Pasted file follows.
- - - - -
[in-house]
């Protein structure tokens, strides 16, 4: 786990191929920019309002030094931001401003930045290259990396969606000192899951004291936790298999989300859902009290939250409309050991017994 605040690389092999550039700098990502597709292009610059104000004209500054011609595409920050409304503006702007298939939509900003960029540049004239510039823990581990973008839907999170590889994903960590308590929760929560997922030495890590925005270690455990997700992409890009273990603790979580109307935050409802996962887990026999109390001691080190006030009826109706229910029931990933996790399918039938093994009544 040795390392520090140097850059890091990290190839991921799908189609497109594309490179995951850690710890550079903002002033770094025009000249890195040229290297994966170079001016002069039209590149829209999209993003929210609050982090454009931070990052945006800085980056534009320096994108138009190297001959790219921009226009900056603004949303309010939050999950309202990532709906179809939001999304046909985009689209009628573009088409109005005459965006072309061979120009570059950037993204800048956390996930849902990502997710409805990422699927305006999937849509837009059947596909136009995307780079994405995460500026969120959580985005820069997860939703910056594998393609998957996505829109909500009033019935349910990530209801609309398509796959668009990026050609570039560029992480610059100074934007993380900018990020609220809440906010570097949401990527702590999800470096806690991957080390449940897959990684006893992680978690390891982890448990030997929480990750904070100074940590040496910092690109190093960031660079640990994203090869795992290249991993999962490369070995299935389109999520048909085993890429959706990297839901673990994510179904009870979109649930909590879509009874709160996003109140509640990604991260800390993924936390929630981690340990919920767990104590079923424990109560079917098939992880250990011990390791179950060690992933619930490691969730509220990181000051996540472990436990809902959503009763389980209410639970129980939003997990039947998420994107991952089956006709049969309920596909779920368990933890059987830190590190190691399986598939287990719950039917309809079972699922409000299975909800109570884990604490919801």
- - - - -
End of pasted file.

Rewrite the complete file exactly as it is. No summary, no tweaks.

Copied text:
[in-house]
């Protein structure tokens, strides 16, 4: 786990191929920019309002030094931001401003930045290259990396969606000192899951004291936790298999989300859902009290939250409309050991017994 605040690389092999550039700098990502597709292009610059104000004209500054011609595409920050409304503006702007298939939509900003960029540049004239510039823990581990973008839907999170590889994903960590308590929760929560997922030495890590925005270690455990997700992409890009273990603790979580109307935050409802996962887990026999109390001691080190006030009826109706229910029931990933996790399918039938093994009544 040795390392520090140097850059890091990290190839991921799908189609497109594309490179995951850690710890550079903002002033770094025009000249890195040229290297994966170079001016002069039209590149829209999209993003929210609050982090454009931070990052945006800085980056534009320096994108138009190297001959790219921009226009900056603004949303309010939050999950309202990532709906179809939001999304046909985009689209009628573009088409109005005459965006072309061979120009570059950037993204800048956390996930849902990502997710409805990422699927305006999937849509837009059947596909136009995307780079994405995460500026969120959580985005820069997860939703910056594998393609998957996505829109909500009033019935349910990530209801609309398509796959668009990026050609570039560029992480610059100074934007993380900018990020609220809440906010570097949401990527702590999800470096806690991957080390449940897959990684006893992680978690390891982890448990030997929480990750904070100074940590040496910092690109190093960031660079640990994203090869795992290249991993999962490369070995299935389109999520048909085993890429959706990297839901673990994510179904009870979109649930909590879509009874709160996003109140509640990604991260800390993924936390929630981690340990919920767990104590079923424990109560079917098939992880250990011990390791179950060690992933619930490691969730509220990181000051996540472990436990809902959503009763389980209410639970129980939003997990039947998420994107991952089956006709049969309920596909779920368990933890059987830190590190190691399986598939287990719950039917309809079972699922409000299975909800109570884990604490919801």